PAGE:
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March 31, 2014 | by  | in Opinion Politics |
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Power and the Money, Money and the Power

Some ideas only minor-party politics can spawn. Standing staunch with all the conceit that your ideology can muster while your polling struggles to grow larger than the population of Ngāruawāhia – it breeds a special sort of desperation. The constant rejection of your wisdom is tough. Blame must be laid and a solution found quickly, before anyone suggests the fault might lie with you.

Kim Dotcom has been courting Hone Harawira; the millionaire mega-capitalist has an eye for the socialist radical. A week ago, Dotcom announced that his Internet Party wants to run a combined list with Harawira’s Mana. That would mean that if either party were to win an electorate – and Harawira almost certainly will – both would be eligible for list seats in Parliament. As this column goes to print, it seems the alliance has been wrecked upon the rocks of political reality. I am not surprised.

It’s unclear why the Internet Party exists. Inspiring though the principle ‘the internet is really cool’ may be, it’s not obvious how it will deliver a policy platform covering the breadth of issues Parliament considers. Fibre to the home would be nice, but income taxation and surgery waiting lists matter too. Meanwhile, Mana are proud radicals who care more about the overthrow of capitalist superstructures than any individual policy. Harawira left the Māori Party despite enormous progress on smoking because he views National as political representatives of the bourgeoisie. He is not in politics to give laptops to schoolkids. Mana want the revolution, regardless of whether it’s live-tweeted. If the Internet Party has any worldview, it is technological optimism. That’s a hard sell to the supermarket teller whose job has been given to a machine.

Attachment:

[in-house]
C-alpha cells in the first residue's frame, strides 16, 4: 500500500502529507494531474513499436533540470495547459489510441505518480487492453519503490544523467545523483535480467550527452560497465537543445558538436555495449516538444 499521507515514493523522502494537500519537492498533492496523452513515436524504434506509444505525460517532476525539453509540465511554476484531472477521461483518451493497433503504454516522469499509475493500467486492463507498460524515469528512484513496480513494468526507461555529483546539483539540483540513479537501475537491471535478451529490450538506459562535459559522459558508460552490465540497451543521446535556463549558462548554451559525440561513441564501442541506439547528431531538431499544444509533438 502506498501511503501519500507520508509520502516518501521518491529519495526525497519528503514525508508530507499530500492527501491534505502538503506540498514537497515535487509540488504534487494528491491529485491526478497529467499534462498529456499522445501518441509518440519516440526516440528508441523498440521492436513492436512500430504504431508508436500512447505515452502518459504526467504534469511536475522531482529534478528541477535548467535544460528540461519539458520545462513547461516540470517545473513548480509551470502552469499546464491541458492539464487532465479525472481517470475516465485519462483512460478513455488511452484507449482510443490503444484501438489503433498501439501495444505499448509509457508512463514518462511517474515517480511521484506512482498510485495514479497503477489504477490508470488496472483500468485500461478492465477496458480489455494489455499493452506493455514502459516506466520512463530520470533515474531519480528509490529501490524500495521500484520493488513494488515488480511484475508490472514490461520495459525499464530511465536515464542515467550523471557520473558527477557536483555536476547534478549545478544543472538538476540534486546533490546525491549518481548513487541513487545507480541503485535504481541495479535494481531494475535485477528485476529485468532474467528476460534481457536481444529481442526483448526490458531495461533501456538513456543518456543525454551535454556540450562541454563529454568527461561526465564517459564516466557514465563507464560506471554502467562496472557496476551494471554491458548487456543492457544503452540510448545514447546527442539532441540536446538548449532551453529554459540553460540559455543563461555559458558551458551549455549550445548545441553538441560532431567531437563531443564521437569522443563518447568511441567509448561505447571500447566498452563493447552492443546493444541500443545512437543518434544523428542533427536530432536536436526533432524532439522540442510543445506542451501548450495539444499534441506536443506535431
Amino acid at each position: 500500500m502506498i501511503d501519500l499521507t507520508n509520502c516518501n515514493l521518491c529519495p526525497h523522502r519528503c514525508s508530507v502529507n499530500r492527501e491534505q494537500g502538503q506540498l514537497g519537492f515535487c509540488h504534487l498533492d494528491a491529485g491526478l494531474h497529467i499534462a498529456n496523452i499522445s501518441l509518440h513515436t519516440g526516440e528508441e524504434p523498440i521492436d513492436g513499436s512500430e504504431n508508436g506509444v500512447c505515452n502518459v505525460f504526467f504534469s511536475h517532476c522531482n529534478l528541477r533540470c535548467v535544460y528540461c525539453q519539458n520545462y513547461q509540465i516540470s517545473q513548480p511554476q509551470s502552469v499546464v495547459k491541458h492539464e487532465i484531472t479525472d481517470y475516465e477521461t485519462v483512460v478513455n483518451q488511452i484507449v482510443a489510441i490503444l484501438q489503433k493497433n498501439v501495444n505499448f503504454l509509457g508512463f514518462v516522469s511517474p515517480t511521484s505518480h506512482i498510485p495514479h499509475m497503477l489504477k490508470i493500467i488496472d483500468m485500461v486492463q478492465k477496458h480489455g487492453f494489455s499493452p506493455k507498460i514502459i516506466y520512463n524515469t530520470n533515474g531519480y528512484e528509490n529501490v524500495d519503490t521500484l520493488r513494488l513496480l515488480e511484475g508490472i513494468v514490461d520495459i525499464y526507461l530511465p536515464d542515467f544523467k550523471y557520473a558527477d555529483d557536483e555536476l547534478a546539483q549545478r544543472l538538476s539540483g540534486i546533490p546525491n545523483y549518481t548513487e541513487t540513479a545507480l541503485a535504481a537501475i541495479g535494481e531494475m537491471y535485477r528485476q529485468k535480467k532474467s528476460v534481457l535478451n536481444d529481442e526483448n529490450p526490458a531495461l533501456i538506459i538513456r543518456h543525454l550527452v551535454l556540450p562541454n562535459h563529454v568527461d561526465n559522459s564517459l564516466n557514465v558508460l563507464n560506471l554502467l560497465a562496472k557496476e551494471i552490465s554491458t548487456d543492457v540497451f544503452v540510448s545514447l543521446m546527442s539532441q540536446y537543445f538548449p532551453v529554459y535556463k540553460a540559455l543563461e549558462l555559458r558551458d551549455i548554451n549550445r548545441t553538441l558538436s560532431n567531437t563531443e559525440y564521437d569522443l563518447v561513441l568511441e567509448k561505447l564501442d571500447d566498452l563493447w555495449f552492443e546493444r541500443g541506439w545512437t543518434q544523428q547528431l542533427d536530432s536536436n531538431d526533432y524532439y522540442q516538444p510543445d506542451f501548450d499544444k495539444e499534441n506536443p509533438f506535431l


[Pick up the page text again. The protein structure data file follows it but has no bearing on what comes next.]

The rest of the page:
For Mana, the alliance only ever had one justification. Dotcom has cash. Harawira doesn’t.

American research suggests that doubling a candidate’s election spend increases their vote by one percentage point. It doesn’t sound much, and in America it isn’t. But Mana received barely more than one per cent of the 2011 party vote. Another one per cent, and Annette Sykes and John Minto would have joined Harawira in Parliament. Last election, Mana only spent $60,000 on election material, most of that on electorate campaigns. Another $60,000 could have put two leaflets into the letterbox of every household in New Zealand.

Perhaps it would have worked – we cannot really know. But the possibility is all that matters. After being shunned by their downtrodden masses, Mana will grab any excuse they can.

In 2011, $7.7m was spent on election materials. Per voter, that’s less than a fifth of what Obama and Romney spent in the last US election. Around here, politics comes cheap. But the less funding a politician has, the more it matters. Poverty is no antidote to corruption.


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